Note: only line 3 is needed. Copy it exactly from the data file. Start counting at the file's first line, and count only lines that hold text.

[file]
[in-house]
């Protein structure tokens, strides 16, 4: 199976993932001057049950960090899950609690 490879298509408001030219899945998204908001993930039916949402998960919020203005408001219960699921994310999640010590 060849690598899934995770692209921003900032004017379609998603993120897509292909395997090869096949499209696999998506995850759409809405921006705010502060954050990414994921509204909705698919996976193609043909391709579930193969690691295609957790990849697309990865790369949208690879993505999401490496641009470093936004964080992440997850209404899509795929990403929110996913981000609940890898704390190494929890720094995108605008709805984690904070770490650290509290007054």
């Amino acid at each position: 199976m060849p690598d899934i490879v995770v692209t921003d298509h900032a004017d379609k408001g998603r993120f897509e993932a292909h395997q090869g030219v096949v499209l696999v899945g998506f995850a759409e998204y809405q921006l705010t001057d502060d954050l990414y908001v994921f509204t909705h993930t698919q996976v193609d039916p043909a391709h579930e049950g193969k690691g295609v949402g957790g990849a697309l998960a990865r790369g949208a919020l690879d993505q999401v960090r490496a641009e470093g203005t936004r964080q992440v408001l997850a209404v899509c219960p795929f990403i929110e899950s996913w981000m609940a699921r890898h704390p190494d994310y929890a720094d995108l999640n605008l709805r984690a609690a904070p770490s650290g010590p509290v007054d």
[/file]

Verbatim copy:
């Amino acid at each position: 199976m060849p690598d899934i490879v995770v692209t921003d298509h900032a004017d379609k408001g998603r993120f897509e993932a292909h395997q090869g030219v096949v499209l696999v899945g998506f995850a759409e998204y809405q921006l705010t001057d502060d954050l990414y908001v994921f509204t909705h993930t698919q996976v193609d039916p043909a391709h579930e049950g193969k690691g295609v949402g957790g990849a697309l998960a990865r790369g949208a919020l690879d993505q999401v960090r490496a641009e470093g203005t936004r964080q992440v408001l997850a209404v899509c219960p795929f990403i929110e899950s996913w981000m609940a699921r890898h704390p190494d994310y929890a720094d995108l999640n605008l709805r984690a609690a904070p770490s650290g010590p509290v007054d």